> place again? *another opportunity for shameless
                  > plug*

                  Well, Janice, since you asked, I'll tell you. Tall Soprano & I
                  are performing in the Barber of Seville (concert version
                  w/piano) - I'm Count Almaviva and she's Rosina.
                  The first performance takes place on Friday April 7, at 7:30,
                  at the Jewish Home & Hospital at 120 W. 106th St.
                  The second performance takes place on Saturday April 15, at
                  1:30 pm, at the Williams Residence at the corner of 95th
                  Street & West End Avenue.


                Date: March 30, 2000 08:06 PM
                Author: joeb
                Subject: The Decline of Opera Fandom

                Dear Ben. What can I say? It was midnight and I was celebrating
                the seven odd hundredth anniversary of the Sicilian Vespers.
                I think I just got carried away.
                By the way opera fans should commemorate March 30, the
                anniversary of the S.V. by one of the three traditional methods:
                1-eating a slice of sicilian pizza. 2-french kissing the object
                of one's affection 3-causing a commotion in the SR.


                Date: April 01, 2000 10:53 AM
                Author: Allen Grzanka
                Subject: The Decline of Opera Fandom

                I totally agree Ben. It is one thing to adore singers from your
                youth, but it would be a sad day for me if I couldn't enjoy
                current performers. Of course no one can replace Moffo and
                Nilsson in my heart BUT I can still thoroughly appreciate
                Fleming and Eaglen. BTW: finally got Eaglen's Norma on Opera
                d'Oro: wonderful! At first I said Mei as Adalgesa? But not only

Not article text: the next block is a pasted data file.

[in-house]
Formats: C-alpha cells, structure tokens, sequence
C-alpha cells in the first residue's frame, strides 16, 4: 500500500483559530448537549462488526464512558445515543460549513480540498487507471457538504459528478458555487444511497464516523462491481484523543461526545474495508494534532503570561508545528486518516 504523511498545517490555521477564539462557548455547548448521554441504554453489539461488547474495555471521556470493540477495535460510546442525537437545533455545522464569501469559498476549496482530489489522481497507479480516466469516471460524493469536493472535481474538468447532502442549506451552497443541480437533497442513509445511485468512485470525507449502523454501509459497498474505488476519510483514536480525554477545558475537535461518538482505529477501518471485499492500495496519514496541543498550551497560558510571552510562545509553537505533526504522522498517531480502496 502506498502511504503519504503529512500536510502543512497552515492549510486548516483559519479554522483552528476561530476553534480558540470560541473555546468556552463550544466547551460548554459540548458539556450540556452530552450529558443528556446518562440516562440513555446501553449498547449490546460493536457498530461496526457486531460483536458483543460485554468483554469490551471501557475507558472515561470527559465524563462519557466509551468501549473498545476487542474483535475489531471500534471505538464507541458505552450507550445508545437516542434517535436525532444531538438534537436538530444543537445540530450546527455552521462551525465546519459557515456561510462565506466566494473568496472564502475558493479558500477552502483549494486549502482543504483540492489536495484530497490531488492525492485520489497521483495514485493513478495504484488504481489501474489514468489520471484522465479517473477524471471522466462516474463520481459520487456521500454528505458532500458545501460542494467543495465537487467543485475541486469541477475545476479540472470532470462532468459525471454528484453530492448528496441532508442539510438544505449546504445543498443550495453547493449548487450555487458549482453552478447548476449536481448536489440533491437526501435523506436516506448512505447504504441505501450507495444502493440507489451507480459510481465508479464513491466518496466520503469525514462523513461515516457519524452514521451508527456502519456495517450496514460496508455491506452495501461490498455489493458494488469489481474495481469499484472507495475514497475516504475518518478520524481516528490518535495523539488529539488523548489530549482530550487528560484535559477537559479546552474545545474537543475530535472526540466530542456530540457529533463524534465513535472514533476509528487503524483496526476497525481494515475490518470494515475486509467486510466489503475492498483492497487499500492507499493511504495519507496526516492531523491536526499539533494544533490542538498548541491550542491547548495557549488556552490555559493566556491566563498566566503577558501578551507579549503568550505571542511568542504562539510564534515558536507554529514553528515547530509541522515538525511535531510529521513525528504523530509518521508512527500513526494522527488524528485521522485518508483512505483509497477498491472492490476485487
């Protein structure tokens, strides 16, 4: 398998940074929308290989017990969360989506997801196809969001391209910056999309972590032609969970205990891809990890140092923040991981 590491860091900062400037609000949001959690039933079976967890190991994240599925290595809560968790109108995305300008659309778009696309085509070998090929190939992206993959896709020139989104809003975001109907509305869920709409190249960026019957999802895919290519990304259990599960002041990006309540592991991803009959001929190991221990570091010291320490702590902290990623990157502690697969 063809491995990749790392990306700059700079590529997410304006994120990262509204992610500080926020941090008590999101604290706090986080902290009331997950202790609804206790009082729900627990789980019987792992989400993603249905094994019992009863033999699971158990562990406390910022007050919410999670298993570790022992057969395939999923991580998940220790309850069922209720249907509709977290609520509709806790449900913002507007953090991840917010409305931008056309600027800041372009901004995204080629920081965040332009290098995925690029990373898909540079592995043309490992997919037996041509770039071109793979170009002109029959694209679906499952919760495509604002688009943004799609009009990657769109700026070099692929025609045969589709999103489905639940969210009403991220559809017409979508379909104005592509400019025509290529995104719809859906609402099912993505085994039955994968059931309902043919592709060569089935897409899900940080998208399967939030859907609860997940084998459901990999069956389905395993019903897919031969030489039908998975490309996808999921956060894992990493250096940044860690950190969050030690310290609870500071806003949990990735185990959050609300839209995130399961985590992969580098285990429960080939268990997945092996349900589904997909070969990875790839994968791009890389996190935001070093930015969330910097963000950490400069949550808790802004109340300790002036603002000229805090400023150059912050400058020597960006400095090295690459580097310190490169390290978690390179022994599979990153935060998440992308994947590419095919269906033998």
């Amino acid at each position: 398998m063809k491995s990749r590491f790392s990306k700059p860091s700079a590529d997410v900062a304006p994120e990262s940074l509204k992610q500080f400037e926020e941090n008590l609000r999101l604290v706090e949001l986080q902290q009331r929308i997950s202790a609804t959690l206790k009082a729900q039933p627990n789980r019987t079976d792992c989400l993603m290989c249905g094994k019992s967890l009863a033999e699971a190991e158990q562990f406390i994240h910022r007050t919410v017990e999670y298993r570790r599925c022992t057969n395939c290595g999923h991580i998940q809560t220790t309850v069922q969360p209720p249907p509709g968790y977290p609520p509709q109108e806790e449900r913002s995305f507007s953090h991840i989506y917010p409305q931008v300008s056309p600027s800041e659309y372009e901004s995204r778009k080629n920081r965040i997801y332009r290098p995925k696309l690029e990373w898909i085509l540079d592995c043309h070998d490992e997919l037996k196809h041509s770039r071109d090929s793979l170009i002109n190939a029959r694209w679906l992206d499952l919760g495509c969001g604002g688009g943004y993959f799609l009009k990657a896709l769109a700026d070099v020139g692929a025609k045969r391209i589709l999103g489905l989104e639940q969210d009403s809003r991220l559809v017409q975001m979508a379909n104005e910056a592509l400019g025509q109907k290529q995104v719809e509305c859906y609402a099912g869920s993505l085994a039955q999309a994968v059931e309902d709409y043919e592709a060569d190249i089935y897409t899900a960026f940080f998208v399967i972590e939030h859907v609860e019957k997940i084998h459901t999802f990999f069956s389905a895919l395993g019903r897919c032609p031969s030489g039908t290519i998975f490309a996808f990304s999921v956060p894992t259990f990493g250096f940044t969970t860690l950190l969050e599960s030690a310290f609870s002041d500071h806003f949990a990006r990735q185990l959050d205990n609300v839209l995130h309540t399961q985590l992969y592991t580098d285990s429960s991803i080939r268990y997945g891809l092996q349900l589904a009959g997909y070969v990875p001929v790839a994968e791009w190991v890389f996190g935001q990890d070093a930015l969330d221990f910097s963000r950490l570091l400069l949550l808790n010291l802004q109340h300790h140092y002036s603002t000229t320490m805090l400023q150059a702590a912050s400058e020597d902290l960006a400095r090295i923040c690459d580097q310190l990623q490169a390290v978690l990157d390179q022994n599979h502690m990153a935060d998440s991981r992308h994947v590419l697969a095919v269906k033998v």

does it work I think it is right. She should be a lyric opposite
                the strong Norma.
                Enjoying the past, but not living in it,


              Date: March 30, 2000 01:02 PM
              Author: Trick of Fate
              Subject: The Decline of Opera Fandom

              1975 wuz the year before i wuz born. what wonderful performance
              happened then? who wuz in it? u mean there wont be another 1?
              dont believe it.


            Date: March 30, 2000 11:03 AM
            Author: yggdrasil
            Subject: The Decline of Opera Fandom

            Well, I wouldn't be able to judge even that because of the
            deplorable conditions of the broadcasts...

            Date: March 30, 2000 03:27 PM
            Author: Robert Wilder Blue
            Subject: I'm with Ben on this one

            BUT I also have to add that I think WE are our own and opera's worst
            enemies often. Because of our love for the art form and for this or
            that singer (usually of the past) we collect recordings. We look for
            the "perfect" performance. When we find it, we become enthralled
            with it. We even become addicted to this or that inflection or
            Then we go to the theater and are disappointed. The orchestra sounds
            thinner or quieter in the house. The singers are sometimes covered
            by the orchestra. The singer doesn't live up to [fill in he blank]
            or is having an off night. Not every night is as "perfect" as the
            recording. And finally, we come to conclusion that there is a
            definitive interpretation: Vickers's Peter Grimes, Rysanek's
            Empress, Price's Aida, etc. Well, those were supreme
            accomplishments, no denying that. And all are preserved on